This course will investigate the functioning of the nervous system at the cellular and subcellular level. Topics to be discussed in lecture include: glial cell function; ionic mechanisms underlying electrical activity in nerve cells; the physiology of synapses; transduction and integration of sensory information; the analysis of nerve circuits; the specification of neuronal connections; trophic and plastic properties of nerve cells; and the elation of neurnal activity to behavior. The laboratory will incorporate modern neurobiological/neurophysiological techniques including: extracellular recording of action potentials; cell culture of nervous tissue; SDS- PAGE; immunoblotting; immunofluoresence microscopy; and cryo sectioning and staining of nervous tissue. Prerequisites: BL 2330, BL 2332, & BL 2233L. (All courses serving as prerequisites in the School of Science, Engineering and Technology must be completed with a “C” or better in order to advance to the next sequenced course.) (Lecture 3 hours; Lab 4 hours).

BL 3440. Toxicology. 4 Semester Hours.

This course will examine the general principles underlying the effects of toxic substances on biological systems, including consideration of the history, scope and applications of toxicology, toxicant exposure, the mechanisms of toxic action, the disposition of toxicants, the mechanisms of biotransformation of xenobiotics, toxicokinetics and major types of toxicants. In addition, the effects of toxicants on specific organ systems and the underlying mechanisms will be examined. Prerequisites: BL 2330, BL 2332, & BL 2233L. (All courses serving as prerequisites in the School of Science, Engineering and Technology must be completed with a “C” or better in order to advance to the next sequenced course.) (Lecture 3 hours; Lab 4 hours).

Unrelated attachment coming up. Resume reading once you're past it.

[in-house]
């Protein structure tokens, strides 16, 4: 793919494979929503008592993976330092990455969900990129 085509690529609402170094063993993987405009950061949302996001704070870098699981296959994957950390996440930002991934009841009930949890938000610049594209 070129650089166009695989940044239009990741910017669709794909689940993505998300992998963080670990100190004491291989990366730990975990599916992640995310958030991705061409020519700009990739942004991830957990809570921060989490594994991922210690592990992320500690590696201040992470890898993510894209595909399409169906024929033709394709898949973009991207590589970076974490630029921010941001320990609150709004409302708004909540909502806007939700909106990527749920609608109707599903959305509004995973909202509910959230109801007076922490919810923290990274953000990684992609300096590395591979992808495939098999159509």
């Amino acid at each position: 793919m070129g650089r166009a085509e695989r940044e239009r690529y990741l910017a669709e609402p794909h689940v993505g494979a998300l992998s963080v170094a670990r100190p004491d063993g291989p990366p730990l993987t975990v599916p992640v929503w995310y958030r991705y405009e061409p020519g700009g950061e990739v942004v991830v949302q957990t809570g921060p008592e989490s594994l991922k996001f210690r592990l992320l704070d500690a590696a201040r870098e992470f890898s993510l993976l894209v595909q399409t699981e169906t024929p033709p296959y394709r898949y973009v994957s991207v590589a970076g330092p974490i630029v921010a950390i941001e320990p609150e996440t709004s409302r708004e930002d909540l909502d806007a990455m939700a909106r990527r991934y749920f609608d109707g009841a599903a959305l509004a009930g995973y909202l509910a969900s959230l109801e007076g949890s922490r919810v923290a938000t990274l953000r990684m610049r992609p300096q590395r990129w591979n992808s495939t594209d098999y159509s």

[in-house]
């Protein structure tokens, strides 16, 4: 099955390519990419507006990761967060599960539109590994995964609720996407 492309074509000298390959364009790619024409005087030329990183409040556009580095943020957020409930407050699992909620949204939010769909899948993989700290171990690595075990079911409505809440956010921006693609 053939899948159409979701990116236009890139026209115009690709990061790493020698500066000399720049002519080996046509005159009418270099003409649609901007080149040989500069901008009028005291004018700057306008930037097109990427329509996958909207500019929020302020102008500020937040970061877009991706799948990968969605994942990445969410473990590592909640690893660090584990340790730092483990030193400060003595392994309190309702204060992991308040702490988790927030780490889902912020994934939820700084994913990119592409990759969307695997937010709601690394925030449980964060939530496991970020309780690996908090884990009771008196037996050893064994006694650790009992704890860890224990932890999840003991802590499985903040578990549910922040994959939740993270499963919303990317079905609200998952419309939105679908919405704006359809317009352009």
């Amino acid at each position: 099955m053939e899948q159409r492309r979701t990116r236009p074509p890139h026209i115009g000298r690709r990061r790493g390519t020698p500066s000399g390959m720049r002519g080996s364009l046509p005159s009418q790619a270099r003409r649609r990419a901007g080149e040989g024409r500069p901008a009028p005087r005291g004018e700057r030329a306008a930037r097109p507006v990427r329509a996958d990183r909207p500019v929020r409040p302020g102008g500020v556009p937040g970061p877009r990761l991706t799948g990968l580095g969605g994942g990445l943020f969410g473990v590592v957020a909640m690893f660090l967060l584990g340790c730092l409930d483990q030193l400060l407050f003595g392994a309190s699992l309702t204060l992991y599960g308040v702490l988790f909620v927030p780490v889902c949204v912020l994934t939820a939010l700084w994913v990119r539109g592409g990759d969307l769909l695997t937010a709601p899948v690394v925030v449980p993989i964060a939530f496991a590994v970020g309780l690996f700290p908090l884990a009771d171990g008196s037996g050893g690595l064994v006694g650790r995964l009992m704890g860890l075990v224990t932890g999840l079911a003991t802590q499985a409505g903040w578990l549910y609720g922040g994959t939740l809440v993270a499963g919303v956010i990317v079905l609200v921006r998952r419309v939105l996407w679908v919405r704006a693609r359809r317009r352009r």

BL 3442. Forensic Osteology. 4 Semester Hours.

An examination of the human skeleton as it pertains to forensic science. Topics to be covered include introductory skeletal anatomy, pathology and biology of bone, and basic forensic techniques related to skeletal remains. The laboratory section will teach identification of isolated and fragmentary skeletal elements, and recognition of human skeletal elements versus skeletal remains from non-human vertebrates. Techniques for determining approximate age, gender, stature, and identifying different types of trauma to skeletal remains will be taught. Prerequisites: BL 2330, BL 2332, & BL 2233L. (All courses serving as prerequisites in the School of Science, Engineering and Technology must be completed with a “C” or better in order to advance to the next sequenced course.) (Lecture 3 hours; Lab 4 hours).